Obama’s Supreme Moment

As Barack Obama begins his search to replace retiring Supreme Court Justice David Souter, he should keep in mind one

As Barack Obama begins his search to replace retiring Supreme Court Justice David Souter, he should keep in mind one simple formula: The next justice should be younger than the president of the United States.

Of course, this is the criterion that dare not speak its name. It would hardly do for the president to be hauled into court in an age-discrimination suit. But shrewd politicians know how to communicate their wishes without actually expressing them. Republicans from Ronald Reagan to George W. Bush made a point of nominating relatively youthful justices to the nation’s highest court. They did so because they knew that presidents come and go, but a Supreme Court justice is in for the long haul.

Obviously the eventual nominee should reflect the president’s values and vision, but as presidents from Harry Truman to Dwight Eisenhower to George H. W. Bush learned, past performance is no guarantee of future results. Truman regretted his appointment of Tom Clark (an attorney general, and father of a future attorney general, Ramsey Clark), who turned out to be quite conservative. Ike was stunned to find out that Earl Warren was a closet liberal. And, of course, the elder Mr. Bush’s choice of Justice Souter has had conservatives gnashing their teeth for nearly 20 years.

If Mr. Obama is determined to make an impact on the court that will linger into the next three or four presidential administrations, he needs to choose wisely, and he needs to choose young. He needs to consider that justices like Chief Justice John Roberts and Associate Justice Samuel Alito are going to be fixtures for at least the next 20 years. And he should reflect on the impact that Justices Antonin Scalia and Clarence Thomas have had since their youthful appointments to the court.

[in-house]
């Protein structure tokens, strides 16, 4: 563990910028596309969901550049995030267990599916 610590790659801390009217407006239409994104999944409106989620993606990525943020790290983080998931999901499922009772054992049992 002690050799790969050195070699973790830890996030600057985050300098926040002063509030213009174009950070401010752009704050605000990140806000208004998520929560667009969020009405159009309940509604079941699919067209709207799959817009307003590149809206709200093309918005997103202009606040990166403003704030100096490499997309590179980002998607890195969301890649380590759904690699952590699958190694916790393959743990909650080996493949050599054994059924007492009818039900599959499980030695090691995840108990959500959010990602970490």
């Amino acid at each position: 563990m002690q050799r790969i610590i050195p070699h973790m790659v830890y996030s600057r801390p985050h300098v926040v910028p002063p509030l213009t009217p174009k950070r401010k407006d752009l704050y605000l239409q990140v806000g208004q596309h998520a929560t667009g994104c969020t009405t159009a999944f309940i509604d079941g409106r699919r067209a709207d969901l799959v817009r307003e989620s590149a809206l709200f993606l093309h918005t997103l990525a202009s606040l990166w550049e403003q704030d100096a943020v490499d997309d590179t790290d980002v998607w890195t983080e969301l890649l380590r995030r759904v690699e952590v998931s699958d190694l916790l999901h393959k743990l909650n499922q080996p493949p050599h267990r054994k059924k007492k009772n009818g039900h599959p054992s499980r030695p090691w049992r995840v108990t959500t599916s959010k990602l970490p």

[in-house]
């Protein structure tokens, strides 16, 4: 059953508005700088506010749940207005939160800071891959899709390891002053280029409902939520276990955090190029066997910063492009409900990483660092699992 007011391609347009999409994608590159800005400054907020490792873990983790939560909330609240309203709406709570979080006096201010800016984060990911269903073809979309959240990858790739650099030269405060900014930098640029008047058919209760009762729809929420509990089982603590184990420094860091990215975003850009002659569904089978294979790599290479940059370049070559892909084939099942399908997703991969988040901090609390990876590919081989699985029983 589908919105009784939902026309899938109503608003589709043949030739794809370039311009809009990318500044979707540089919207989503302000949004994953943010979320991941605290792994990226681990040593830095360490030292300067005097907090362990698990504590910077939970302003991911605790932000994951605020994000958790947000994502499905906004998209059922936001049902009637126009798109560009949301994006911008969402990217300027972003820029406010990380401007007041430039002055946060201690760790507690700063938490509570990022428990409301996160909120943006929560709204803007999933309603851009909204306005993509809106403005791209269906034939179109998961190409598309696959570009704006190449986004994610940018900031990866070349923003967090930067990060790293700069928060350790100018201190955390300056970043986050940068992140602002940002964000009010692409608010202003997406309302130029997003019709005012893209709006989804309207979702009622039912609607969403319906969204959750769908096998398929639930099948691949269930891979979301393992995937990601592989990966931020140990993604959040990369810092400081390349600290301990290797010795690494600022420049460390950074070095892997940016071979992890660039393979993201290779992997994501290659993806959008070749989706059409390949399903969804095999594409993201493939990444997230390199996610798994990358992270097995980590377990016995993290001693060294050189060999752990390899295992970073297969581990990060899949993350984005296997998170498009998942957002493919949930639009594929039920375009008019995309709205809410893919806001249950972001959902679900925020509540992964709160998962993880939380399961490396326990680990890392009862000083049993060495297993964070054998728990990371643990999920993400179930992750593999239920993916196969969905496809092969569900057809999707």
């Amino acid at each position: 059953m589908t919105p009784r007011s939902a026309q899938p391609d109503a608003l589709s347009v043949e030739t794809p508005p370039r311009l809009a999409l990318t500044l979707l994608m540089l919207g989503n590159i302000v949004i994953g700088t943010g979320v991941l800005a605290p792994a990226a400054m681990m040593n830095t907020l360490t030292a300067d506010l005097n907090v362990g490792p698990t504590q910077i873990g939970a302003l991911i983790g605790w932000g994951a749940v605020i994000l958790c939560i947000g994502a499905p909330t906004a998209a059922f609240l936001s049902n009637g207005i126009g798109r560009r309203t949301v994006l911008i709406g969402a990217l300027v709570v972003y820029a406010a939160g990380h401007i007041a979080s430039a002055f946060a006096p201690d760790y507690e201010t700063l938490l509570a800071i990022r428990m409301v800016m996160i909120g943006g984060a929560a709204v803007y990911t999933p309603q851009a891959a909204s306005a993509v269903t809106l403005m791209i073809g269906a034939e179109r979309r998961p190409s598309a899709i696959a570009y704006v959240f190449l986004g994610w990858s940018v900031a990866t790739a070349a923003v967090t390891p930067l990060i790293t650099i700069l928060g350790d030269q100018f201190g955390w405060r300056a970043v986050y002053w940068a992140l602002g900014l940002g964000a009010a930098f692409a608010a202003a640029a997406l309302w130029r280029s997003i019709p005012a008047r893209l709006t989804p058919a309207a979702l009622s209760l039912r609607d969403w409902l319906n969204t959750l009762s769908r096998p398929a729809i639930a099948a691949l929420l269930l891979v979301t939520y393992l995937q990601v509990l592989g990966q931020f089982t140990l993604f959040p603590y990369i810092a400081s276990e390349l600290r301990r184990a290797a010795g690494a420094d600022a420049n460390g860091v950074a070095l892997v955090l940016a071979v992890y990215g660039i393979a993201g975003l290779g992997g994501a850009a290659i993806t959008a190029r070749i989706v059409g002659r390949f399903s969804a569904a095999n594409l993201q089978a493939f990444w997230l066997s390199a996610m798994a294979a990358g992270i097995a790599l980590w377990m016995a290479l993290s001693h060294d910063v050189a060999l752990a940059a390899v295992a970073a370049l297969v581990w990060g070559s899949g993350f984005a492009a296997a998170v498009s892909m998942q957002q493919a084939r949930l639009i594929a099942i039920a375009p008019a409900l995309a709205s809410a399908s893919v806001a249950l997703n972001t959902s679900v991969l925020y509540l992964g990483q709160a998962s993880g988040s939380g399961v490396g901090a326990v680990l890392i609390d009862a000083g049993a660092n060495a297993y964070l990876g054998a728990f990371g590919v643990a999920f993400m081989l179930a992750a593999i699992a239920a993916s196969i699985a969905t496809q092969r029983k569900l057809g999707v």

Some pressure groups on the president’s left will demand that Mr. Obama use this opportunity to nominate a candidate based on ethnicity, gender, sexual orientation or some other cultural criterion. If he finds a young, qualified nominee who happens to be a woman, or a Latino, or openly gay, that would be fine. But the emphasis must be on youth, not on some false notion of inclusion for its own sake.

Mr. Obama also should anticipate a confirmation fight. Republicans very likely will pounce on the president’s nominee, if only to make the White House look bad. That means the administration will have to vet potential nominees with more care than it gave some of the president’s original cabinet choices. The president has enough on his hands at the moment. He doesn’t need to get into a bitter, protracted battle over a nominee with a surprise or two on his or her résumé.
Barack Obama has a chance to shape American jurisprudence for the next two or three decades. He needs to find a candidate who will be issuing opinions long after historians begin assessing the Obama years.

Obama’s Supreme Moment